Henry Pearson is perhaps best known for a mildly optical manner of painting, featuring a mutable labyrinth of undulating parallel lines, which somewhat inadvertently linked him to the Op Art movement of the 1960s. Although included in the Museum of Modern Art's landmark exhibition The Responsive Eye in 1965, his work displays an intuitive rhythm and poetic elegance that falls well outside of the calculated, often hard-edged quality normally associated with the Op group of artists.
Pearson was an American abstract and modernist painter. Pearson was born in Kinston, North Carolina, graduated from the University of North Carolina in 1938, and studied theatrical design at Yale University. He served in the U.S. Army Air Corps in the Second World War, designing maps for the Okinawa campaign, and then re-enlisted to serve in the US occupation of Japan, where he was influenced by Japanese art and theatre forms. Moving to New York in the early 1950s, he studied at the Art Students League of New York with Reginald Marsh and Will Barnet; he remained friends with Barnet for the remainder of his life. Pearson was loosely associated with the Op Art movement and the famous "Responsive Eye" exhibition at the Museum of Modern Art in 1965. Other influences were Piet Mondrian and Kasimir Malevich.Pearson was known for abstract, multi-colored globes; 'stochastic' or chance-generated paintings; paintings modeled on Dogon (West African) sculpture; as well as paintings based on the map work he did in the army. In general, his mode was hard-edged abstraction, although not without traces of humor and whimsy. His works are in the collections of the Metropolitan Museum of Art, the Museum of Modern Art, and the North Carolina Museum of Art.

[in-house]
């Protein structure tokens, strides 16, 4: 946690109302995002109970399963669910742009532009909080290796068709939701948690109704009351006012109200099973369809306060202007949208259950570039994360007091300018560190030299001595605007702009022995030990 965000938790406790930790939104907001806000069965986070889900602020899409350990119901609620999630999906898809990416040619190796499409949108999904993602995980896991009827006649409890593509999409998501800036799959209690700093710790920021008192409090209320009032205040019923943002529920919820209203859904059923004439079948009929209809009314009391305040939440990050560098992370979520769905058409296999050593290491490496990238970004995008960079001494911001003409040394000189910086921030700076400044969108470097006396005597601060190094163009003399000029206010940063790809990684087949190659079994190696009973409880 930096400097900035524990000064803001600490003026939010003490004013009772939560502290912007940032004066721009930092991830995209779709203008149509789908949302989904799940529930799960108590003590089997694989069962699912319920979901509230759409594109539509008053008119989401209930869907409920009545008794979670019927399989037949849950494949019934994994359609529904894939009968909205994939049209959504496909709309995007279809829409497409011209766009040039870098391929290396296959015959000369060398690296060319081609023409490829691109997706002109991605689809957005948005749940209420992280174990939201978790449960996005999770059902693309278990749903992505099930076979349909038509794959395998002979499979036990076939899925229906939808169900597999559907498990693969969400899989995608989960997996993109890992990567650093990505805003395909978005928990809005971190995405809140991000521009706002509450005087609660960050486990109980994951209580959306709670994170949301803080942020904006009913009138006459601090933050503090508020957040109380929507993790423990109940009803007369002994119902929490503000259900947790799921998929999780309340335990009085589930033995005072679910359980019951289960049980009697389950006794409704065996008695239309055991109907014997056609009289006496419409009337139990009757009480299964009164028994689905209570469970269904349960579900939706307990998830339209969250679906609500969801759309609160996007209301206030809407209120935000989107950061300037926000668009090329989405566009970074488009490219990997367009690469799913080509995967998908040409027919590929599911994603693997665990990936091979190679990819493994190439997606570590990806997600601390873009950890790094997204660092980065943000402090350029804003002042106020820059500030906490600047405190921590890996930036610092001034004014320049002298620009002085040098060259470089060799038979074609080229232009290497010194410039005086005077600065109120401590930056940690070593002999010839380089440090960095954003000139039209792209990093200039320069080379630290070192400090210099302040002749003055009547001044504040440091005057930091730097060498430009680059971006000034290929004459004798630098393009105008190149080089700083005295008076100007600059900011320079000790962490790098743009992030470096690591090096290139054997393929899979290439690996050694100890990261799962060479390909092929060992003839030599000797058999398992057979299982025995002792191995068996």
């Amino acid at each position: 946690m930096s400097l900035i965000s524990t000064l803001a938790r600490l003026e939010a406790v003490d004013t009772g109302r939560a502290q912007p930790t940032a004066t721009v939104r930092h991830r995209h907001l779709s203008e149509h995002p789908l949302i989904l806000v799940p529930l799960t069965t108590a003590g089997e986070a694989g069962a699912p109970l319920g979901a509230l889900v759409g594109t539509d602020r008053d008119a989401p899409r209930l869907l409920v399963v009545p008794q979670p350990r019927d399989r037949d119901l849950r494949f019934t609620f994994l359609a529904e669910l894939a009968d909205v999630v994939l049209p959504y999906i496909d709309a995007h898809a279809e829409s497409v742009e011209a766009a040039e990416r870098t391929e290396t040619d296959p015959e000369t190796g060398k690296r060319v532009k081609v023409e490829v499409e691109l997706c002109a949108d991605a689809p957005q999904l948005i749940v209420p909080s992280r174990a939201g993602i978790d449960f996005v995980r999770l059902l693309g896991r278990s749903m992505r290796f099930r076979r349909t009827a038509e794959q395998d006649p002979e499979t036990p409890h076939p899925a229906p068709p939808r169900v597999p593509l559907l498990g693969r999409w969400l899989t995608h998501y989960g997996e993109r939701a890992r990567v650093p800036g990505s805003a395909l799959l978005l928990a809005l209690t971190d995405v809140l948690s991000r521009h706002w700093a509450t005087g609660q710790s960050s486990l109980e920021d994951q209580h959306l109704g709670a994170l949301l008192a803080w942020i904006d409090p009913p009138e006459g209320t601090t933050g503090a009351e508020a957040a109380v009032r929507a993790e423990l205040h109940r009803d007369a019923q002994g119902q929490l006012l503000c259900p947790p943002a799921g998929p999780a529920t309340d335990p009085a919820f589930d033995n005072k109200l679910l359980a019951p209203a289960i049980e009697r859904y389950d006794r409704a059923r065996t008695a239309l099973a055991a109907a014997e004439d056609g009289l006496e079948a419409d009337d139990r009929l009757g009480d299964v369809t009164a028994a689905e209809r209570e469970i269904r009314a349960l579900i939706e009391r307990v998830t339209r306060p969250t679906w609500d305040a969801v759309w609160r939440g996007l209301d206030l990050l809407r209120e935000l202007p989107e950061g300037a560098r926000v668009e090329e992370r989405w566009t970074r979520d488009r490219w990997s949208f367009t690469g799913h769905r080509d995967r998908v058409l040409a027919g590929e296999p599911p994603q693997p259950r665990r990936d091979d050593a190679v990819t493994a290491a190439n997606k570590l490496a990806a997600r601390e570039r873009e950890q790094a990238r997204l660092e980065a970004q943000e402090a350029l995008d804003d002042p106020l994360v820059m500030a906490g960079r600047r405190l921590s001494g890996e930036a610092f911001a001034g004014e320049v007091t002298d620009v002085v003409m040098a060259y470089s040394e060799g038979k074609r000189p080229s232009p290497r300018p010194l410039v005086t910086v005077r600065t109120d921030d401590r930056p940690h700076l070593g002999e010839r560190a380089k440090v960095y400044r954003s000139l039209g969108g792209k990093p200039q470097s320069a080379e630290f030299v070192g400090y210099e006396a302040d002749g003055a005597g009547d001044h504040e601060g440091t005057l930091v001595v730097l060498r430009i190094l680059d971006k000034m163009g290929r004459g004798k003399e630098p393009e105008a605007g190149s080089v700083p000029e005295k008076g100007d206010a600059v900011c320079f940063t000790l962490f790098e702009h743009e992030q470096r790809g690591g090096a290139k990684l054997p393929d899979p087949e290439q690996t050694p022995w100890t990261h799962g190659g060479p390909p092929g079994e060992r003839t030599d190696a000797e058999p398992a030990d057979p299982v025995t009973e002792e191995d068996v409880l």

He taught at The New School for General Studies and the Pennsylvania Academy of Fine Arts for many years.
Pearson was also greatly interested in literature and illustrated several poems by the Irish Nobel Prize winning poet Seamus Heaney. His correspondence with Heaney, and his comprehensive collection of Heaney books, manuscripts and memorabilia, is now housed at the University of North Carolina.
Pearson died in 2006 after a long illness.